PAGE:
Open Letter to National Public Radio (NPR) Morning Edition
By Greg Meyer
February 23, 2010
The Following is a note I just sent to NPR Morning Edition and forwarded to WFDD, our local station. I spoke to Michael Terry a local station producer. He said they will definitely help with follow up. I hope it leads to something.
Many thanks to Jackie Camp, a local lawyer and good friend of Rwanda, who with Innocent Ndagijimana helped edit this letter. Jackie is also helping with other leads.
Please feel free to use this text to contact other news media. For example, one can edit it and send it to "All Things Considered".
Dear Robert Siegel,
I am a Rwandan American living in North Carolina. I listen to NPR every day of the week. For the past many years, NPR has been my source of information on what is happening around the globe. I like your in-depth reporting on issues such as the war against terrorism, disaster relief in Haiti and other events worldwide.
When the genocide happened in Rwanda, my country, in 1994; I was a young student here in America, getting ready to graduate and head home. I watched with dismay the inaction by the Clinton administration, the UN and the West in general.
I do not believe in conspiracy theory, but I have to wonder why nobody in this country, not even NPR, is reporting on current events in Rwanda. What have we learned from 1994? The situation is more volatile than we, in this country think. I am writing this note to bring to your attention that I see in Rwanda, a picture not too different from what we witnessed in the past, a picture that in the past resulted in 1 out of every 2 Rwandans being killed or forced to flee their homes while the West turned a blind eye. Perhaps there was nothing that the West might have done to stop the 1994 genocide, but there is something the West, and specifically the US press, and even more specifically NPR, can do to stop what is happening now.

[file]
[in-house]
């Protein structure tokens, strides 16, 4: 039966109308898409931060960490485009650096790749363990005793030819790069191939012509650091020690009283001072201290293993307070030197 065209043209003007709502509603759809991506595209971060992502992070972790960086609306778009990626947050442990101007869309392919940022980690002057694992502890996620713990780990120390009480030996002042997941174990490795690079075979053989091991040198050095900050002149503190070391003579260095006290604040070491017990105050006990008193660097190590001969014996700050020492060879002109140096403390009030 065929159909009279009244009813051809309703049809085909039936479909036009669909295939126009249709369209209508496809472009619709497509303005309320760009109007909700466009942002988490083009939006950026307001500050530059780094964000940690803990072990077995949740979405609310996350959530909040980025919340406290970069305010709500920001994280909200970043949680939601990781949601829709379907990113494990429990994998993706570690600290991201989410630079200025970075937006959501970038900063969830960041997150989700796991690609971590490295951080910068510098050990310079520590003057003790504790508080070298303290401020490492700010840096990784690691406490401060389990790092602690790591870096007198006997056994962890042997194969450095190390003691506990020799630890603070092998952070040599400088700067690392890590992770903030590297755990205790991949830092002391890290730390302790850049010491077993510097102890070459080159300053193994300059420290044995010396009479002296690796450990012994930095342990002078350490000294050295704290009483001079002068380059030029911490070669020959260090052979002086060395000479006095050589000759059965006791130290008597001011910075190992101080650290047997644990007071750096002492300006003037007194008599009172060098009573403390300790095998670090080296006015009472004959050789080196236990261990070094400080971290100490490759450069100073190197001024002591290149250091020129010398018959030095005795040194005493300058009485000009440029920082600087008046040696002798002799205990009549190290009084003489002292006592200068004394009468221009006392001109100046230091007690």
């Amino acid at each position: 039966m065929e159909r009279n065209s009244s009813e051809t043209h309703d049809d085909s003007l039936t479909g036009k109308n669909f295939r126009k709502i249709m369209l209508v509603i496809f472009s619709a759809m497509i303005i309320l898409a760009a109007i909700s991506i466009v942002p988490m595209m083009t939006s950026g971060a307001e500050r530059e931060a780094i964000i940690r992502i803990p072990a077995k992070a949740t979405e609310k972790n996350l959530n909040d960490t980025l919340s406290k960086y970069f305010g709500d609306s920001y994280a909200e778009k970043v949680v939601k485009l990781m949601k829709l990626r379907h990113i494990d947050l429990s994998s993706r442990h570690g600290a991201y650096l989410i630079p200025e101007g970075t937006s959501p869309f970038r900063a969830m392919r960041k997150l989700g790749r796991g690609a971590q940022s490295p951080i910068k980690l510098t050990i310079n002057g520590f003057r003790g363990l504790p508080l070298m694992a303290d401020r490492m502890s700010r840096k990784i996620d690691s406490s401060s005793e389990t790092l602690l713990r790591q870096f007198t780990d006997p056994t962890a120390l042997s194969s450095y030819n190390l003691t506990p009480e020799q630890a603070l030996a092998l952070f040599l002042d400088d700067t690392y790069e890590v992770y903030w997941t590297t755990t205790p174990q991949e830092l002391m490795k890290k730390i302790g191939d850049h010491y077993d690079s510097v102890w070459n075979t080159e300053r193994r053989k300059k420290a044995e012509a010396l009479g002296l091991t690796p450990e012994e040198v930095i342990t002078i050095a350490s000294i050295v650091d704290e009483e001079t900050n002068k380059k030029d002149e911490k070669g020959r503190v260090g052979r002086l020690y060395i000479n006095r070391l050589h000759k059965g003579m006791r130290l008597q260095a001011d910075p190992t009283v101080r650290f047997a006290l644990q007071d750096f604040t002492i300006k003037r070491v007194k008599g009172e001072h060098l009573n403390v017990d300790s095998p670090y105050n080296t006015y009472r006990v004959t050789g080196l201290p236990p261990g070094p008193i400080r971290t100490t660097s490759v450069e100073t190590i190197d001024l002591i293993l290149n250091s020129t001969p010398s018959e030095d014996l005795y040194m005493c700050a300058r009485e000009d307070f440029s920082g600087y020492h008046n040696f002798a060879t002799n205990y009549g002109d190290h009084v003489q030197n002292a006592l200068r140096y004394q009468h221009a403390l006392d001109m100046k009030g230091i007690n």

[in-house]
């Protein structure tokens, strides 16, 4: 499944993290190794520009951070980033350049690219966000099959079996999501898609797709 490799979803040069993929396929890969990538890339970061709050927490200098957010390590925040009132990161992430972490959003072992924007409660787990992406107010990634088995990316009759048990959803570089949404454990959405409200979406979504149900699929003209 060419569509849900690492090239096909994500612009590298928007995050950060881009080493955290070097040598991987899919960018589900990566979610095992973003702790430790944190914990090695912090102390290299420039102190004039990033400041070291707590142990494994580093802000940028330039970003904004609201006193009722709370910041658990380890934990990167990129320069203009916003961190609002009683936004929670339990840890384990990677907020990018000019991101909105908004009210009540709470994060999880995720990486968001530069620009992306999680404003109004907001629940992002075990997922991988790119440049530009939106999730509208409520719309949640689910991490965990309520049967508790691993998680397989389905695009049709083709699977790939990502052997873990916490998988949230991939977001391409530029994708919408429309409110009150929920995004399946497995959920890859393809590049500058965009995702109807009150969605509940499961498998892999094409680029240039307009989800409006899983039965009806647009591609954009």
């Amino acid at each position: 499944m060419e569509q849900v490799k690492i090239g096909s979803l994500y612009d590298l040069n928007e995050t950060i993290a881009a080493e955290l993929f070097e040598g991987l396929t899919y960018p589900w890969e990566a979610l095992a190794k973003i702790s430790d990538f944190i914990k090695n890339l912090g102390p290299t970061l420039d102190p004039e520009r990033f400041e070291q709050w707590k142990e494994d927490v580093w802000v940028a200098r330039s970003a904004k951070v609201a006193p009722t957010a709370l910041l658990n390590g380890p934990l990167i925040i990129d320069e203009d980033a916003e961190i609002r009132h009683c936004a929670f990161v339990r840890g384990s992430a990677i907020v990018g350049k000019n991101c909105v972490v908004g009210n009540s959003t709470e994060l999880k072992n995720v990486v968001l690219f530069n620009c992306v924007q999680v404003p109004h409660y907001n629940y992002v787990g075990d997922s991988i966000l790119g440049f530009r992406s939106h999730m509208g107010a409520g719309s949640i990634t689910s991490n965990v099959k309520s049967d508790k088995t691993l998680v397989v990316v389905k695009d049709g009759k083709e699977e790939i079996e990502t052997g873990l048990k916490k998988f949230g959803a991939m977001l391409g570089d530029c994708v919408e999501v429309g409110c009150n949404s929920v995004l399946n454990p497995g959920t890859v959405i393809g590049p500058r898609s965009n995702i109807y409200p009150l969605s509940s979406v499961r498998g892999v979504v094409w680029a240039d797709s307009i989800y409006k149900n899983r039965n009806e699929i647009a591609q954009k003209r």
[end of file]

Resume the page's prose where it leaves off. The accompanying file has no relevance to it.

While presidential elections are ostensibly scheduled for August, the RPF, or political party of General Kagame, the current president, is trying to stop any opposition candidate from running for office. One opposition leader, Victoire Ingabire, has been beaten by a mob, and interrogated by police many times. My fear now is that, when opposition leaders are beaten or put in jail, there is a big chance that violence will erupt everywhere in the countryside. I am saying this because violence in Rwanda, always start by incidents happening to political leaders: the 1959 violence started when a group of royalists beat an opposition leader (who later got elected 1st president), the 1994 genocide started when the president's plane got shot down. Even in the time of the Rwandan kingdom, there was a coup around the 1880’s that took place because of similar situations. Kigali’s government blames the recent grenade attacks on the Interahamwe militia, but the opposition parties have described the attacks as an attempt by the party in power, to instill fear among the population ahead of the August elections.
I am hoping that NPR will not ignore this story just because no other major US media has reported it and just because the US government, for whatever reasons, has been a Kagame supporter. Developments I see in Rwanda are alarming. Amnesty International and Human Right Watch have already reported on the situation and have written to President Kagame. The BBC has carried the story, but no significant US press outlet has picked it up.
During my 18 years experience in America, I have noticed that the American public and administration pays attention to your reports. I believe that your news report on Rwanda will bring more visibility to what is happening there and force the political parties to more moderate positions. The government of Rwanda knows well that they get great help from American taxpayers. If Kagame’s harassment of opposition candidates becomes widely known, he will feel pressured to relent and allow Rwandans a free and fair election in August. Perhaps Rwandans will even follow in the footsteps of Liberians and elect a female head of state who can bring true democratic reform.
I have always been pleased with your unbiased positions when you report on conflict/war situations, and I want you to look into what is happening in Rwanda. Here is a link to a report by Ann Garrison on the situation that gives a good and very brief overview:"Rwandan opposition parties condemn grenade attacks in Kigali" ( http://www.sfbayview.com/2010/rwandan-opposition-parties-condemn-grenade-attacks-in-kigali) .
As the major donor and supporter of post-genocide Rwanda, the US government needs to be involved to make sure there is smooth transition to democratic governance, which in turn will provide more stable institutions and economy. Otherwise, the millions of taxpayer dollars that we used to help Rwanda would have gone to waste since war might erupt again.
If you need more info, do not hesitate to contact me.
My number: 336-837-7520. My name is Greg Meyer. I live in Kernersville, NC.